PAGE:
Lo-fi music: How it became an Internet phenomenon, the connection with anime and more burning questions answered
We’re going to go out on a limb and say that you’ve already seen (and heard) those lo-fi playlists with the infamous “Study Girl” above. As the resident lo-fi poster girl, she was probably your companion at one point as you pulled an all-nighter for a test or worked through a project, all while doing her own work on her never-ending journal in a quaint Miyazaki-like bedroom.
Lo-fi music is incredibly consistent and distinct: downtempo beats with the occasional tape hiss or vinyl scratch followed by interjections of vocal samples from vintage anime, self-help tapes, movie quotes and the like.
This incantation of music marks another paradigm shift in Internet radio. But would it surprise you to know that this seemingly millennial breed of music actually had its roots in rock in the 1980s?
Ahead, we explore the origins of lo-fi, its aesthetic and how it became an Internet phenomenon. Grab your headphones and let’s get chillin’.
What does lo-fi actually mean?
While it’s difficult to pinpoint exactly who coined the term, it’s largely accepted that DJ William Berger popularised it in 1986 from his half-hour radio show of the same name. Lo-fi stands for “low-fidelity” which is the opposite of “high fidelity”, referring to the sound and production quality of a musical piece.
Music that was typically categorised as “low-fidelity” would be considered of lesser quality and substandard in a professional context. All of the elements that make lo-fi popular now (think environmental interferences, degraded audio playback, mismatched notes) had virtually no appreciation in the 1960s and was actually deemed undesirable by musical producers who viewed the genre as the equivalent of trailer park trash.
Lo-fi’s punk rock past
If you think current lo-fi music already sounds niche, that’s because it actually kind of was back then—lo-fi artists were outliers of an increasingly commercialised music scene. Often called “bedroom musicians”, they were a sleuth of amateur beatmakers on shoestring budgets but they were resourceful.
They used whatever was available (and cheap) to them rather than high tech equipment. Professional recording studios were passed off for eight-track tape recorders or Sony Walkmans in their makeshift garage or kitchen studio.
Of course, if a song was recorded in a kitchen, you could certainly hear it—those tiled walls are no replacements for the foam soundproof walls of a professional studio. But therein also laid the charm of lo-fi, with its authentic bedroom sound and rustic feel. And so, the sonic limitations and unnatural distortions became the defining aesthetic of lo-fi music in the late 1900s.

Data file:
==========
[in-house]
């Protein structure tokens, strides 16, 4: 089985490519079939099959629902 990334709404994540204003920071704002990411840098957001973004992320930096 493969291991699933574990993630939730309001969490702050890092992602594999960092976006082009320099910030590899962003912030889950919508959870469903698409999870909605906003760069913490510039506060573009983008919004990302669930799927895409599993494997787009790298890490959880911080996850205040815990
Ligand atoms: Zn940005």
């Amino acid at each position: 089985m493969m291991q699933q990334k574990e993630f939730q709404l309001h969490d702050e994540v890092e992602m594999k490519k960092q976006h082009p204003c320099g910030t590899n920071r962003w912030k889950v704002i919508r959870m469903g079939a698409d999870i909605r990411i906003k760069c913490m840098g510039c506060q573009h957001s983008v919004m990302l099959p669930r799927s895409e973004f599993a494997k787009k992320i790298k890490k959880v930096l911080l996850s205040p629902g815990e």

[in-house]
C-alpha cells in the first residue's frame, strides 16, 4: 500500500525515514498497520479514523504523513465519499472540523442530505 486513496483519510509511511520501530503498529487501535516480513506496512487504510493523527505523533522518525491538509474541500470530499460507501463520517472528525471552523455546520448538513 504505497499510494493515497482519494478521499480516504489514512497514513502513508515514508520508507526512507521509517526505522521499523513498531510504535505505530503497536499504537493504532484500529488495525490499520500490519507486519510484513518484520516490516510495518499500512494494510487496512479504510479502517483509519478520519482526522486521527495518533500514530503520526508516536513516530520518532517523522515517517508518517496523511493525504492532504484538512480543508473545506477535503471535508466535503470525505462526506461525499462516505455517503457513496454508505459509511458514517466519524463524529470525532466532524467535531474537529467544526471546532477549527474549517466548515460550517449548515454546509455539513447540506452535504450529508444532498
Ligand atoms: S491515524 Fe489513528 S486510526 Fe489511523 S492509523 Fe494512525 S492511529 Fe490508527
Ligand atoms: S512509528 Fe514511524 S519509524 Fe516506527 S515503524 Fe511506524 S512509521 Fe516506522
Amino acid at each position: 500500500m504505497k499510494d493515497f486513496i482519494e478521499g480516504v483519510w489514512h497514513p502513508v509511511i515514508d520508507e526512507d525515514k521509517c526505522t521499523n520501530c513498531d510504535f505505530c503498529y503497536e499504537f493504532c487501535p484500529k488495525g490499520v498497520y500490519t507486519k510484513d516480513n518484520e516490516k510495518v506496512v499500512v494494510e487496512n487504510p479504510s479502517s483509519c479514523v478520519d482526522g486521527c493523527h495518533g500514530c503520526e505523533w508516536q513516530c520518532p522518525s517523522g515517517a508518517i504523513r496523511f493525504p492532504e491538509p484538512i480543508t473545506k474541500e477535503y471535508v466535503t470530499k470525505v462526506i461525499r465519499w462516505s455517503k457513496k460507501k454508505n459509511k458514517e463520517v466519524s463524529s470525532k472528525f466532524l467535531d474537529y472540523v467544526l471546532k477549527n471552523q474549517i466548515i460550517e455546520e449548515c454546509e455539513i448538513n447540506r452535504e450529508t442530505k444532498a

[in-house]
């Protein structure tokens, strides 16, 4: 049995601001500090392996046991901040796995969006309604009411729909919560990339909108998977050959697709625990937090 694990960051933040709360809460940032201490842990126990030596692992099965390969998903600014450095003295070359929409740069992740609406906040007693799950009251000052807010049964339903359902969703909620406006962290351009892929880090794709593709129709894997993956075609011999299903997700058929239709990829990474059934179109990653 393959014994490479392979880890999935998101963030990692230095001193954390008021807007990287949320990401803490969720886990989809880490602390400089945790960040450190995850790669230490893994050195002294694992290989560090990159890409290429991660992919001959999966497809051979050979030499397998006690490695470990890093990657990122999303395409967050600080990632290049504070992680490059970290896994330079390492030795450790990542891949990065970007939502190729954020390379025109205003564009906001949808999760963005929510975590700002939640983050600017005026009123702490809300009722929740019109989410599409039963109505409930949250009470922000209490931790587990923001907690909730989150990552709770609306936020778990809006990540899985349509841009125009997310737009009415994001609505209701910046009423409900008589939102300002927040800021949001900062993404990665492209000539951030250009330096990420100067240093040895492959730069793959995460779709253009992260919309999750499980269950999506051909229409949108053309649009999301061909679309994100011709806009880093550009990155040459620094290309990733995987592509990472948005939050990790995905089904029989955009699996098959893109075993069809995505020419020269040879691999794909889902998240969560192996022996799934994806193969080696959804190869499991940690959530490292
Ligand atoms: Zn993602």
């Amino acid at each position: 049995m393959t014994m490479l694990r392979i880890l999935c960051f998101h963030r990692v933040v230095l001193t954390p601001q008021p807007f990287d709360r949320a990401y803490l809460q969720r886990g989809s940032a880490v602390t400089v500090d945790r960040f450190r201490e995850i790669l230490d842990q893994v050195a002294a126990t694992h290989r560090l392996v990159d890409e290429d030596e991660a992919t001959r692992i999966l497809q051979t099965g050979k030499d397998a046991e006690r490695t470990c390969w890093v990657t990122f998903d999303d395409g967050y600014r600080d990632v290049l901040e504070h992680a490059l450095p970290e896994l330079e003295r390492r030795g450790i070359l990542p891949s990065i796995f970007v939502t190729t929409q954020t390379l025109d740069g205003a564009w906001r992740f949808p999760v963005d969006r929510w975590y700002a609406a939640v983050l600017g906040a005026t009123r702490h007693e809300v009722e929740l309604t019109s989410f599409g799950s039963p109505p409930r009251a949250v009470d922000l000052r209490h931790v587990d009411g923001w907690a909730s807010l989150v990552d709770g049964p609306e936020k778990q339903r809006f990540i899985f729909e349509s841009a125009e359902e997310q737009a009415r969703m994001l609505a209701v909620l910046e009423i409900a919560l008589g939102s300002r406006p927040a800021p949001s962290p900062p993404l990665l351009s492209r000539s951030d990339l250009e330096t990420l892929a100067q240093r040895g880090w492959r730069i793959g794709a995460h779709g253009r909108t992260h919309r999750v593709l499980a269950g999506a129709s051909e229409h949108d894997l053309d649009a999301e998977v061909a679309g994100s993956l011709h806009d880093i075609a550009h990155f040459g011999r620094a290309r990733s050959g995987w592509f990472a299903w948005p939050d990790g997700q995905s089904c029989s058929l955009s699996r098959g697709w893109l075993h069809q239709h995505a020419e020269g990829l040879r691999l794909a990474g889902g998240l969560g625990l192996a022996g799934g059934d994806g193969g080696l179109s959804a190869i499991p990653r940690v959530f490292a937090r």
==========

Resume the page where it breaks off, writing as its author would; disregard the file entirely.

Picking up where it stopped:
This aversion to state-of-the-art recording techniques played perfectly into the counterculture of rock-and-roll music. Soon enough, underground punk rock musicians—who already dabbled into the cacophonic experimentation of punk and noise—further expanded the lo-fi sound with their garage rock aesthetic (down with capitalism, right?). Thus, it wasn’t until the 1980s and 90s that lo-fi music had a resurgence and newfound appreciation with a little help from punk rockers.
Bands such as Sebadoh, Beat Happening and Beck were known as the purveyors of the lo-fi rock agenda, normalising the idea of “DIY music”, another term that was used interchangeably with lo-fi music at the time. A great example is Beck’s Loser which reached the Billboard Top 10 and cost him next to nothing to piece the song together. He told the New York Times, “Record budgets are out of hand; they give people like $300,000 to make a record. This is sick. Mine cost nothing.”
So how did lo-fi music turn into a genre full of downtrodden beats and soft anime colours, you ask?
Lo-fi’s modern revamp
The mid-2000s is responsible for lo-fi’s renaissance. The variation really took off when Japanese music producer Nujabes, often touted as the father of lo-fi, redefined the sound for the popular anime, Samurai Champloo in 2004. Here, the scratchy punk rock sound was replaced with slower tempo varieties that mixed in influences from house, jazz and hip-hop in an “elevator-music-but-better” makeover. When Samurai Champloo and Cowboy Bebop started airing in America through Toonami, the lo-fi genre became inextricably bound to the anime aesthetic and the nostalgia attached to it.
Nujabes’s lo-fi makeover has an immediate effect when one listens to it. Paired with classic anime visuals, this new “chillwave” uses nostalgia as a powerful aesthetic, invoking a sense of melancholy and bittersweetness that can have you daydreaming for hours on end. Nujabes unfortunately met a tragic car accident in 2010 but his impact and contributions to lo-fi music are far-reaching, with many newer lo-fi artists citing him as their inspiration.
Here are some lo-fi artists you can check out now for your next chill sesh:
So there you have it. Turns out, the fuzzy no-frills genre actually has a rich (and pretty revolutionary) history that goes beyond typical lounge music. As early as the 1960s, lo-fi gave backyard musicians and garage bands a medium to spread their tunes. Fast forward to the 2000s, Nujabes is largely credited as the trigger to the lo-fi aesthetic we now know and love—and like the infinitely looped playlists, his legacy will live on eternally within the community, inspiring other imperfect and fragmented works out there.
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